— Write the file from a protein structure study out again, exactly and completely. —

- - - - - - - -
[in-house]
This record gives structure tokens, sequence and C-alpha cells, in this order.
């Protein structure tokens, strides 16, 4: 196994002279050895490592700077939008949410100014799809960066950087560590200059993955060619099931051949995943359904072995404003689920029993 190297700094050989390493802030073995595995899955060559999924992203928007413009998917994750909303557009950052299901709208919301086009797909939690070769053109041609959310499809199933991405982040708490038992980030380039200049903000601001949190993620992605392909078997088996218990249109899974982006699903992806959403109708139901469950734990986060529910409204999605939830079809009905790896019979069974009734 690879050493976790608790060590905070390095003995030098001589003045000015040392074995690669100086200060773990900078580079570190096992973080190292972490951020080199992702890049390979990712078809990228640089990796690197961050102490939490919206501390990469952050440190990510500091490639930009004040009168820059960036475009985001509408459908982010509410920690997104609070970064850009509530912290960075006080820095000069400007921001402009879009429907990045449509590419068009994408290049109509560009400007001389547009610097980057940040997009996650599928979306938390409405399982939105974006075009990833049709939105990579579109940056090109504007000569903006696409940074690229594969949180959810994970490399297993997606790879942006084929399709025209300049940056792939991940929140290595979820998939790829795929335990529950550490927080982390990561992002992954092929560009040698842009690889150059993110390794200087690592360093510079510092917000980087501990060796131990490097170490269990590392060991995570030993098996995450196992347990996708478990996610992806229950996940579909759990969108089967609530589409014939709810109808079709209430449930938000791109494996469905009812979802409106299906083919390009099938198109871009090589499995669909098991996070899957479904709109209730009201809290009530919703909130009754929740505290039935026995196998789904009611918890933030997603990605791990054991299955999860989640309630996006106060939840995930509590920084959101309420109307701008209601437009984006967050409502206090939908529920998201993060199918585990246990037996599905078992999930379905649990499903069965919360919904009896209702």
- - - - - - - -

[in-house]
This record gives structure tokens, sequence and C-alpha cells, in this order.
């Protein structure tokens, strides 16, 4: 196994002279050895490592700077939008949410100014799809960066950087560590200059993955060619099931051949995943359904072995404003689920029993 190297700094050989390493802030073995595995899955060559999924992203928007413009998917994750909303557009950052299901709208919301086009797909939690070769053109041609959310499809199933991405982040708490038992980030380039200049903000601001949190993620992605392909078997088996218990249109899974982006699903992806959403109708139901469950734990986060529910409204999605939830079809009905790896019979069974009734 690879050493976790608790060590905070390095003995030098001589003045000015040392074995690669100086200060773990900078580079570190096992973080190292972490951020080199992702890049390979990712078809990228640089990796690197961050102490939490919206501390990469952050440190990510500091490639930009004040009168820059960036475009985001509408459908982010509410920690997104609070970064850009509530912290960075006080820095000069400007921001402009879009429907990045449509590419068009994408290049109509560009400007001389547009610097980057940040997009996650599928979306938390409405399982939105974006075009990833049709939105990579579109940056090109504007000569903006696409940074690229594969949180959810994970490399297993997606790879942006084929399709025209300049940056792939991940929140290595979820998939790829795929335990529950550490927080982390990561992002992954092929560009040698842009690889150059993110390794200087690592360093510079510092917000980087501990060796131990490097170490269990590392060991995570030993098996995450196992347990996708478990996610992806229950996940579909759990969108089967609530589409014939709810109808079709209430449930938000791109494996469905009812979802409106299906083919390009099938198109871009090589499995669909098991996070899957479904709109209730009201809290009530919703909130009754929740505290039935026995196998789904009611918890933030997603990605791990054991299955999860989640309630996006106060939840995930509590920084959101309420109307701008209601437009984006967050409502206090939908529920998201993060199918585990246990037996599905078992999930379905649990499903069965919360919904009896209702």